patient-healthcare-advocate-advocacy-pittsburghAs a Patient Advocate, I am always asked… what do you do? My response is usually “I help people navigate the health care bureaucratic maze.” or “I oversee someone’s care to make sure they’re getting the care they need from nursing homes, hospitals, personal care homes and even in their own home.”

These all sound good, but it doesn’t give anyone a clear picture of what I actually do. So when my mother-in-law, who is 94 year old, fell for about the seventh time in approximately three years, I put the many things I do as a patient advocate to work.

My mother-in-law is alert and oriented, very healthy and can balance her check book to the penny!  She lives in a independent living setting, which provides a dinner meal and a very good activity program. Her biggest problem is her balance, and subsequently she walks with a walker. We have an aide that comes three times a week to assist with bathing, cleaning and shopping.

When she fell, the paramedics took her to the emergency room for x-rays, etc. Following this, she was admitted to the med-surge unit in the hospital – she had severe tendon tears in her ankle and couldn’t walk without pain.

The first three days she was there, she was never bathed or washed. I noticed a new basin sitting on the counter, never opened, still in the wrapping.  She hadn’t gotten out of bed this entire time and was still in considerable pain!  She didn’t like using a bed pan and couldn’t get to the bathroom because the nurses wouldn’t answer call bells in a timely manner.

Needless to say, this treatment is unacceptable… yet not uncommon.

As both her son-in-law and patient advocate, I requested someone immediately get her washed and out of bed sitting in a chair. I asked for a bedside commode to be placed next to the bed so she could use the bathroom when she needed. I requested ice to be put on her ankle twice a day.

While I was there, the RN case manager told me my mother-in-law’s status had been changed by her insurance company from in-patient status to observation status. This means even though she’s in the hospital, the consumer now shares in the cost of care; instead of the insurance company paying for her care in its entirety. In addition, if you’re on Medicare, the current requirement is a three night hospital stay to get into a nursing home under skilled nursing care.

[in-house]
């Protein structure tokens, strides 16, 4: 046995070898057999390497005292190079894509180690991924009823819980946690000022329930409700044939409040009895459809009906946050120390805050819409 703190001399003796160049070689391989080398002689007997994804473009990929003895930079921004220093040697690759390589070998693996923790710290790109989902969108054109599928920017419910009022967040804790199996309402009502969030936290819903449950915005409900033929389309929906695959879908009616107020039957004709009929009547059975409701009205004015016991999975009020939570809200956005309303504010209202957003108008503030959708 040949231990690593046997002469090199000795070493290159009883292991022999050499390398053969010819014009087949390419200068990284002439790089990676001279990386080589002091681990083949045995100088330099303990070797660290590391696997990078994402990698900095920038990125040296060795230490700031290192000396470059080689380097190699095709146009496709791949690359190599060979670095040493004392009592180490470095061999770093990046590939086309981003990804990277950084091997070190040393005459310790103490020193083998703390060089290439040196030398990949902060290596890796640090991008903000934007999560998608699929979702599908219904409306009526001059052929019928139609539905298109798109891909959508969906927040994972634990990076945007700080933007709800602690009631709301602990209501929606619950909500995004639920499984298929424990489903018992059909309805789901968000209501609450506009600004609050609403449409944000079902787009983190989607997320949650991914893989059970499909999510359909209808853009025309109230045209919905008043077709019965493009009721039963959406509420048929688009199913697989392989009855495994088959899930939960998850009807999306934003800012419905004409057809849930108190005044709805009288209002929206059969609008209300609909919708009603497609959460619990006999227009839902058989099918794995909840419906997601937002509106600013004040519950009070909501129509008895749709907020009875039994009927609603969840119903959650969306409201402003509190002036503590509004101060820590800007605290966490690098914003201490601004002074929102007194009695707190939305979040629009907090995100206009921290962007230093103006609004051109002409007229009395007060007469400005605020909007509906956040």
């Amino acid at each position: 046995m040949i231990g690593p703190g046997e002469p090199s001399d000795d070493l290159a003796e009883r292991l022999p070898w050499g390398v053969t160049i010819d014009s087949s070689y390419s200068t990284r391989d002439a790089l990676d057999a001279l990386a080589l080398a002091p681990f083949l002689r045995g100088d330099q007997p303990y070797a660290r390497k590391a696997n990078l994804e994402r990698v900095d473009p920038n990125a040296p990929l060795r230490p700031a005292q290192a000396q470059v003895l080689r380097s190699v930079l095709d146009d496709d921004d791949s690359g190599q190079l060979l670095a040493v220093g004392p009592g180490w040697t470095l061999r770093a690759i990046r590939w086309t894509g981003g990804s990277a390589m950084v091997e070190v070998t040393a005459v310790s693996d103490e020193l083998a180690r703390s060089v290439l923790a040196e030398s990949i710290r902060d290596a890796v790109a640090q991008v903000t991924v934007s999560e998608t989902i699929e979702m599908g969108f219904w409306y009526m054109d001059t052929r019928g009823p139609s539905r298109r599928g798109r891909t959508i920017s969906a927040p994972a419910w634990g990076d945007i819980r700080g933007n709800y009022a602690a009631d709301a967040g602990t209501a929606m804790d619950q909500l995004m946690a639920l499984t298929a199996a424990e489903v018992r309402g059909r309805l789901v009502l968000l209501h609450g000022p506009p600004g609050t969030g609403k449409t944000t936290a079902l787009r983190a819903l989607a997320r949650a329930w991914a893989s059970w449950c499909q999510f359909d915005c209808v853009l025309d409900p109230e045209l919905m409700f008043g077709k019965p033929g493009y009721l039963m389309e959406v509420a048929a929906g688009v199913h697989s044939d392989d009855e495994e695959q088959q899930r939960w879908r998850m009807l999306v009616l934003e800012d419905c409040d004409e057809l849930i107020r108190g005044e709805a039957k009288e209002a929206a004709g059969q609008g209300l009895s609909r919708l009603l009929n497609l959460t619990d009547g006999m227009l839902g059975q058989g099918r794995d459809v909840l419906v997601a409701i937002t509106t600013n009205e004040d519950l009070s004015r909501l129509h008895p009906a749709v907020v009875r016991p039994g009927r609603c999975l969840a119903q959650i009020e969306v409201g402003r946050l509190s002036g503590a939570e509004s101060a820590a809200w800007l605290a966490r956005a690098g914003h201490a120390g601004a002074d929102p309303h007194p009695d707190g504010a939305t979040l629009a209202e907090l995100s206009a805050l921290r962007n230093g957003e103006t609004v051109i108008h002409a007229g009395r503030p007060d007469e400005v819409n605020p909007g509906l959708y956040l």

I immediately called my mother-in-law’s health insurance company to see if they would still pay for her care, and if she could be admitted to a skilled nursing facility for rehab. Fortunately, because she was admitted to the hospital through the emergency room, her stay would be covered. I suggest everyone check their health insurance policy to determine what their company will pay for under observation status.

They wanted to discharge her to a skilled nursing facility, because all of her tests were negative, and they believed her only need was therapy and pain management. I knew something was causing her to fall beyond her balance issues, and I asked the RN case manager not to discharge her until we found what was causing her to fall so frequently.

I asked for them to take an orthostatic blood pressure –  a blood pressure reading while laying in bed, followed by a blood pressure reading from bed to standing after 1 minute, followed by a blood pressure reading standing after 5 minutes. They discovered her blood pressure DID drop considerably when she went from laying to standing!

She was placed on medication for this.

Finally, a wonderful neurologist came up and examined her as well.  We discovered she also had neuropathy, and had very little feeling in her feet. They also placed her on medication for neuropathy.

After a day or two of monitoring, they discharged her to a facility for rehabilitation.

During the one week stay in the hospital, I ensured my mother-in-law was getting basic care – getting out of bed, bathing and dressing, and pain management. I dealt with her health insurance company, ensuring she was getting the maximum amount of care her plan would allow. I pushed for additional medical testing – obtaining a cardiac and neurological assessments to make sure they got to the root cause of the problem – which in the end could lead to fewer problems down the road.

While small, this is a comprehensive example of what Patient Advocates do through Caregiver Champion, LLC.  For more information, contact us at www.caregiverchampionadvocate.com.

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